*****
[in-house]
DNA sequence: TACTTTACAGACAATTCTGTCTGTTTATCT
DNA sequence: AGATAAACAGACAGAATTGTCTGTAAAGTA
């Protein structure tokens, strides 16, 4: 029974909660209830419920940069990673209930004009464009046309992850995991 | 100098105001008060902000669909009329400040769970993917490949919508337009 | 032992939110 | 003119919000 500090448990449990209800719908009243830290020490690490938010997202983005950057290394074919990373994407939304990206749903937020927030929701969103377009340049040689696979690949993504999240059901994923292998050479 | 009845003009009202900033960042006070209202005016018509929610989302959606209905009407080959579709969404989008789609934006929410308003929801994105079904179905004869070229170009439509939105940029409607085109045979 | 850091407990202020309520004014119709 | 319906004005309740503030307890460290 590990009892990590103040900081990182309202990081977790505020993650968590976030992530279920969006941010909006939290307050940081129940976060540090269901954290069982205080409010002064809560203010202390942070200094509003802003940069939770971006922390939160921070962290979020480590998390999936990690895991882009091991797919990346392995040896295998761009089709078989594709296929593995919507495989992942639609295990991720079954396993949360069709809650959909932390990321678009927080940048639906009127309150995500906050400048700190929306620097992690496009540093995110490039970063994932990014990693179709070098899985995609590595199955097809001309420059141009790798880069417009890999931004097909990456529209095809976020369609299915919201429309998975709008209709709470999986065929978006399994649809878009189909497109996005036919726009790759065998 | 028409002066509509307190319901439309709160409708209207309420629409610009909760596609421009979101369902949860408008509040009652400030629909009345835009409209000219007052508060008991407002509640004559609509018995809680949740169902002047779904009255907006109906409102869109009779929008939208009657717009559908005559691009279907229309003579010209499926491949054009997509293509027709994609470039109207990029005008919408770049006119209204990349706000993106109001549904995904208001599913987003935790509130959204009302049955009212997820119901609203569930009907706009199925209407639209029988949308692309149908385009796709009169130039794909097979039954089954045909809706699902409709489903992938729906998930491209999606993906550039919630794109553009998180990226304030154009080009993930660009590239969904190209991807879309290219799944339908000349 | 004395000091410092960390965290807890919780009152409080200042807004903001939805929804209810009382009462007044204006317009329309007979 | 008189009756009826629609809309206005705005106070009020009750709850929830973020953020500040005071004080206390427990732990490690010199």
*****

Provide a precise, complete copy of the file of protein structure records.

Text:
[in-house]
DNA sequence: TACTTTACAGACAATTCTGTCTGTTTATCT
DNA sequence: AGATAAACAGACAGAATTGTCTGTAAAGTA
């Protein structure tokens, strides 16, 4: 029974909660209830419920940069990673209930004009464009046309992850995991 | 100098105001008060902000669909009329400040769970993917490949919508337009 | 032992939110 | 003119919000 500090448990449990209800719908009243830290020490690490938010997202983005950057290394074919990373994407939304990206749903937020927030929701969103377009340049040689696979690949993504999240059901994923292998050479 | 009845003009009202900033960042006070209202005016018509929610989302959606209905009407080959579709969404989008789609934006929410308003929801994105079904179905004869070229170009439509939105940029409607085109045979 | 850091407990202020309520004014119709 | 319906004005309740503030307890460290 590990009892990590103040900081990182309202990081977790505020993650968590976030992530279920969006941010909006939290307050940081129940976060540090269901954290069982205080409010002064809560203010202390942070200094509003802003940069939770971006922390939160921070962290979020480590998390999936990690895991882009091991797919990346392995040896295998761009089709078989594709296929593995919507495989992942639609295990991720079954396993949360069709809650959909932390990321678009927080940048639906009127309150995500906050400048700190929306620097992690496009540093995110490039970063994932990014990693179709070098899985995609590595199955097809001309420059141009790798880069417009890999931004097909990456529209095809976020369609299915919201429309998975709008209709709470999986065929978006399994649809878009189909497109996005036919726009790759065998 | 028409002066509509307190319901439309709160409708209207309420629409610009909760596609421009979101369902949860408008509040009652400030629909009345835009409209000219007052508060008991407002509640004559609509018995809680949740169902002047779904009255907006109906409102869109009779929008939208009657717009559908005559691009279907229309003579010209499926491949054009997509293509027709994609470039109207990029005008919408770049006119209204990349706000993106109001549904995904208001599913987003935790509130959204009302049955009212997820119901609203569930009907706009199925209407639209029988949308692309149908385009796709009169130039794909097979039954089954045909809706699902409709489903992938729906998930491209999606993906550039919630794109553009998180990226304030154009080009993930660009590239969904190209991807879309290219799944339908000349 | 004395000091410092960390965290807890919780009152409080200042807004903001939805929804209810009382009462007044204006317009329309007979 | 008189009756009826629609809309206005705005106070009020009750709850929830973020953020500040005071004080206390427990732990490690010199």